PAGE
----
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Nolan homers for 1K, then ends game

@harding_at_mlb
April 22, 2019

DENVER -- Nolan Arenado insisted he had no idea the next hit would make him the ninth player in Rockies history to reach 1,000. He just knew it was a big moment. Arenado’s milestone came on a Statcast-projected 419-foot home run in the seventh inning that put the Rockies ahead

DENVER -- Nolan Arenado insisted he had no idea the next hit would make him the ninth player in Rockies history to reach 1,000. He just knew it was a big moment.

Arenado’s milestone came on a Statcast-projected 419-foot home run in the seventh inning that put the Rockies ahead for good in their 7-5 win over the Nationals at Coors Field on Monday night, their seventh victory in eight games.

“I don’t know any of those stats, man,” said Arenado, whose homer into the left-field seats off Wander Suero gave the Rockies a 6-5 lead after they overcame two- and three-run deficits by scoring two in the first inning and then three in the fifth. “I was just trying to have a good, quality at-bat against a guy throwing hard, throwing really good cutters.”

It wasn’t the only time Arenado delivered a big moment on Monday.

Down two runs in the top of the ninth inning, the Nationals put runners at first and second base against Rockies closer Wade Davis with one out in the ninth. But Arenado showed off his Gold Glove by fielding pinch-hitter Kurt Suzuki's grounder down the third-base line, stepping on third base then throwing to first for a game-ending double play.

“Great players do great things,” Rockies manager Bud Black said. “His 1,000th hit was a homer. How good is that? And then the play at the end of the game, he had a decision to make, whether to run to the bag, tag and throw to first or try to go the 5-4-3, and his decision was the right one.”

There was even another historic hit on his 3-for-4 night -- which improved his hot stretch at the plate to 10-for-28 (.357) over his past seven games with all four of his homers and eight RBIs. And, of course, it came when the team needed it.

Arenado’s RBI double keyed a two-run first inning for Colorado, which was needed because starter Tyler Anderson had pitched the Rockies into a 2-0 hole in the top of the frame. That hit off Jeremy Hellickson put him ahead of Troy Tulowitzki for fifth on the club’s all-time doubles list.

Arenado led off the fifth inning with his 226th double, which set up a game-tying two-run home run by Mark Reynolds run off Hellickson. The shot was Reynolds’ 297th career homer.

Arenado is 11 hits behind the eighth-place player on the club’s list -- DJ LeMahieu, who had 1,011 from 2012-18 before signing with the Yankees over the winter. After a slow start, Arenado is swinging in a manner that should keep the numbers growing.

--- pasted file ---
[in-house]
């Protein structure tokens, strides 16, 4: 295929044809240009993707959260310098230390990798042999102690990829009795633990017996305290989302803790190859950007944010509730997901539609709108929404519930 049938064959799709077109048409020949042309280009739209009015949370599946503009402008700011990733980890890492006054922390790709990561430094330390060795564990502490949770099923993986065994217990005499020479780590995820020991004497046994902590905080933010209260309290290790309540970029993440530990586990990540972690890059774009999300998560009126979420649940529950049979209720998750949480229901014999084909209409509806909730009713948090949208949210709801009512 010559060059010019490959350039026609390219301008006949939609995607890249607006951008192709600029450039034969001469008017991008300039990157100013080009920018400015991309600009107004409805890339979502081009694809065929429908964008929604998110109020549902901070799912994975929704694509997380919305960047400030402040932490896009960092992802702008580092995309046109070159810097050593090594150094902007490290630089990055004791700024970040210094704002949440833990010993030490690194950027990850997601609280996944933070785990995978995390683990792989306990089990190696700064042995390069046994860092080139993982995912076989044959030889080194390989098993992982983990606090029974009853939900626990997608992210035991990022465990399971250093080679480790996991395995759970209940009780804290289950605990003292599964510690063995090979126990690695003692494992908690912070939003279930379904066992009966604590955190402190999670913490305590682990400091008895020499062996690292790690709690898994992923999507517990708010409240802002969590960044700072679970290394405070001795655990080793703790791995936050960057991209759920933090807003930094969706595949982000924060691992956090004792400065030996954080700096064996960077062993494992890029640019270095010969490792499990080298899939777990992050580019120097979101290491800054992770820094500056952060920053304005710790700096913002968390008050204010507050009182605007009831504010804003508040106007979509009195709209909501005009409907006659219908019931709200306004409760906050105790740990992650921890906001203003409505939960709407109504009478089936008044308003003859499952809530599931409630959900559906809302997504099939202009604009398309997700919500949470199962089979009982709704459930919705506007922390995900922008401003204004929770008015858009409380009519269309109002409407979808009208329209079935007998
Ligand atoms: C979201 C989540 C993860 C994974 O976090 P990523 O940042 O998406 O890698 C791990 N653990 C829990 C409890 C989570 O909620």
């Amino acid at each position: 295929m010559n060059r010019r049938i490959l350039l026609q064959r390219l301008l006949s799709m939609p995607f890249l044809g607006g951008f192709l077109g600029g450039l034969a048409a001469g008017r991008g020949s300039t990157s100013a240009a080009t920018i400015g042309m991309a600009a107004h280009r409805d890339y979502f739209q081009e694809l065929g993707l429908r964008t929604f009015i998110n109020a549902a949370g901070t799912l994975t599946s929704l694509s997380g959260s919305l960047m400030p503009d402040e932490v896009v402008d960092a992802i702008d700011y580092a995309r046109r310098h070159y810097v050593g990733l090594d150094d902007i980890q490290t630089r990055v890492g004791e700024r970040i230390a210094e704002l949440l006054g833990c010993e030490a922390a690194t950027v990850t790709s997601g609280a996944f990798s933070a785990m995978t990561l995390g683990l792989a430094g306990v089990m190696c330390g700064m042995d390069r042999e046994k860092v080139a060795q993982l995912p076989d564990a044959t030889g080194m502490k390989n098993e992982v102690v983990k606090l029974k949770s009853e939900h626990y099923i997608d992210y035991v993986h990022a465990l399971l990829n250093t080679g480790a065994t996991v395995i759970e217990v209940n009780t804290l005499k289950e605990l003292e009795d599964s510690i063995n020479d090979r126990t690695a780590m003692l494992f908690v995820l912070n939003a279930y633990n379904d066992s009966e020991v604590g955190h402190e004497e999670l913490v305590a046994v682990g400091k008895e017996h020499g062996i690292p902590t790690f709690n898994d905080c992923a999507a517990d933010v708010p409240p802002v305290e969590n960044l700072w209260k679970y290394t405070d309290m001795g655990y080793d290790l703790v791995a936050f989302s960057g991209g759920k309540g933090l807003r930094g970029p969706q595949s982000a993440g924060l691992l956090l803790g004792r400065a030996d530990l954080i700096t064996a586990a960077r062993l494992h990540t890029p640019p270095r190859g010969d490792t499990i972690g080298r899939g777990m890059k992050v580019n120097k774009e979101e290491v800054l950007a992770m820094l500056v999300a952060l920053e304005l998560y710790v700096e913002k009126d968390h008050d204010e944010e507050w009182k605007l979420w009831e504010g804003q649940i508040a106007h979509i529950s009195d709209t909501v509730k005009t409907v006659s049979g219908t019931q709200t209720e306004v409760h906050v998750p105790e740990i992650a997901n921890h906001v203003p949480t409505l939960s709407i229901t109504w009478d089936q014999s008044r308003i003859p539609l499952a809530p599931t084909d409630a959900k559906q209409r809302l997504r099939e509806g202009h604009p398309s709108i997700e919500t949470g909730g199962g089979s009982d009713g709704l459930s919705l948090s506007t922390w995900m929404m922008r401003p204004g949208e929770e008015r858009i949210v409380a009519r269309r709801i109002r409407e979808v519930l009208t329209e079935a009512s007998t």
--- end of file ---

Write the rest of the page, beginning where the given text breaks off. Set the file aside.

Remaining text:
It wasn’t until his 16th game of the season that Arenado managed his first homer. Of course, it came in the first game of the club’s current hot eight-game stretch, a 4-0 victory at San Francisco on April 14. Arenado has made a living pulling balls hard, either into the seats or, as he did on his first-inning double, into the left-field corner. He does this while also being able to shoot a pitch the other way.

The pull shot was missing from Arenado's game for the season’s first two weeks.

“I’ve been working hard with the hitting coaches, and credit to them for really helping me and being in there with me,” Arenado said with a nod toward Dave Magadan, his assistant, Jeff Salazar and bullpen catcher Aaron Munoz. “They’ve been in there with me.

“That’s what I do, when I get a pitch inside I pull it when I’m going good. When I’m going bad, I feel like I flare it, like I have been.”

The rest of the story
Anderson, in his return from missing two starts with left knee inflammation, gave up five runs on four hits -- including Brian Dozier’s three-run homer in the fourth -- and three walks in three-plus innings. But right-hander Chad Bettis, in his second outing since being moved from the rotation, shut down the Nationals for three perfect innings.

“It was the key to the game,” Black said.

After seeing his four-seam fastball velocity drop below 90 mph in his third start, Bettis’ velocity has shot back up to the low-to-mid 90s, which sets up his cutter and changeup. There were no strikeouts, but he induced seven ground-ball outs and mostly weak contact.

“I feel like I’m able to step on the gas a little bit more [out of the bullpen],” Bettis said.

Thomas Harding has covered the Rockies since 2000, and for MLB.com since 2002. Follow him on Twitter @harding_at_mlb and like his Facebook page.